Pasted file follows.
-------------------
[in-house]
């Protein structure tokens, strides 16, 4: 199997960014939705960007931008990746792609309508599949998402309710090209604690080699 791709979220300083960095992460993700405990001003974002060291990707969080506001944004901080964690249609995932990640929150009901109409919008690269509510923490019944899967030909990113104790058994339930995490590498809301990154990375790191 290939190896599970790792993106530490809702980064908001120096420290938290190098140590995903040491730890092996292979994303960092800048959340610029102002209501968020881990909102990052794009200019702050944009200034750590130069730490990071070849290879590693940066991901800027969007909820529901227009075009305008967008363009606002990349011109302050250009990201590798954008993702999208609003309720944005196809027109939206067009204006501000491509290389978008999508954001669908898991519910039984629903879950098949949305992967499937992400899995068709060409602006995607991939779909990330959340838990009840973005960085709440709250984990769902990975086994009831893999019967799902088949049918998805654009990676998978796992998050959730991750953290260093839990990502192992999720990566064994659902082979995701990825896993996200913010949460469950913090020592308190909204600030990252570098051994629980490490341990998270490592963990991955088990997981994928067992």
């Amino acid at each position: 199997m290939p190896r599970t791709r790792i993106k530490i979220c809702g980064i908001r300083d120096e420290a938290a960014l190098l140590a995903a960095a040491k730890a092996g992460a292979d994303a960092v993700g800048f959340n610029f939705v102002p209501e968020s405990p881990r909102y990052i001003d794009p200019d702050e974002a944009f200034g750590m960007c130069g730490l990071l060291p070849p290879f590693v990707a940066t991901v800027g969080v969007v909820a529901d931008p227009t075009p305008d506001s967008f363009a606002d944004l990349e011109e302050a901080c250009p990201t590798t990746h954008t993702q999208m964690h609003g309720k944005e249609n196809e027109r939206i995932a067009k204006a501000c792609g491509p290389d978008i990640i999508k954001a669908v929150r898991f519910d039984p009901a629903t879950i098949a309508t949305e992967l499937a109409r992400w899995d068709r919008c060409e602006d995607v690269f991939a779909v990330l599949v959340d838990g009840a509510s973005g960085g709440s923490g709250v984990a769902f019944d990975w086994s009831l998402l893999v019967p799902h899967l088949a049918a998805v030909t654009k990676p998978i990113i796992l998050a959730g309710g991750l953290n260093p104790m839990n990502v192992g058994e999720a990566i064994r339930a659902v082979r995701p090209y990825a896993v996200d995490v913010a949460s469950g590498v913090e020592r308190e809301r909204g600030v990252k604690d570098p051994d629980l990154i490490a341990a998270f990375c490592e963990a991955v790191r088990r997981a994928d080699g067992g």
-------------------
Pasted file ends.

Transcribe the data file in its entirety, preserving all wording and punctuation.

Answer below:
[in-house]
């Protein structure tokens, strides 16, 4: 199997960014939705960007931008990746792609309508599949998402309710090209604690080699 791709979220300083960095992460993700405990001003974002060291990707969080506001944004901080964690249609995932990640929150009901109409919008690269509510923490019944899967030909990113104790058994339930995490590498809301990154990375790191 290939190896599970790792993106530490809702980064908001120096420290938290190098140590995903040491730890092996292979994303960092800048959340610029102002209501968020881990909102990052794009200019702050944009200034750590130069730490990071070849290879590693940066991901800027969007909820529901227009075009305008967008363009606002990349011109302050250009990201590798954008993702999208609003309720944005196809027109939206067009204006501000491509290389978008999508954001669908898991519910039984629903879950098949949305992967499937992400899995068709060409602006995607991939779909990330959340838990009840973005960085709440709250984990769902990975086994009831893999019967799902088949049918998805654009990676998978796992998050959730991750953290260093839990990502192992999720990566064994659902082979995701990825896993996200913010949460469950913090020592308190909204600030990252570098051994629980490490341990998270490592963990991955088990997981994928067992």
């Amino acid at each position: 199997m290939p190896r599970t791709r790792i993106k530490i979220c809702g980064i908001r300083d120096e420290a938290a960014l190098l140590a995903a960095a040491k730890a092996g992460a292979d994303a960092v993700g800048f959340n610029f939705v102002p209501e968020s405990p881990r909102y990052i001003d794009p200019d702050e974002a944009f200034g750590m960007c130069g730490l990071l060291p070849p290879f590693v990707a940066t991901v800027g969080v969007v909820a529901d931008p227009t075009p305008d506001s967008f363009a606002d944004l990349e011109e302050a901080c250009p990201t590798t990746h954008t993702q999208m964690h609003g309720k944005e249609n196809e027109r939206i995932a067009k204006a501000c792609g491509p290389d978008i990640i999508k954001a669908v929150r898991f519910d039984p009901a629903t879950i098949a309508t949305e992967l499937a109409r992400w899995d068709r919008c060409e602006d995607v690269f991939a779909v990330l599949v959340d838990g009840a509510s973005g960085g709440s923490g709250v984990a769902f019944d990975w086994s009831l998402l893999v019967p799902h899967l088949a049918a998805v030909t654009k990676p998978i990113i796992l998050a959730g309710g991750l953290n260093p104790m839990n990502v192992g058994e999720a990566i064994r339930a659902v082979r995701p090209y990825a896993v996200d995490v913010a949460s469950g590498v913090e020592r308190e809301r909204g600030v990252k604690d570098p051994d629980l990154i490490a341990a998270f990375c490592e963990a991955v790191r088990r997981a994928d080699g067992g």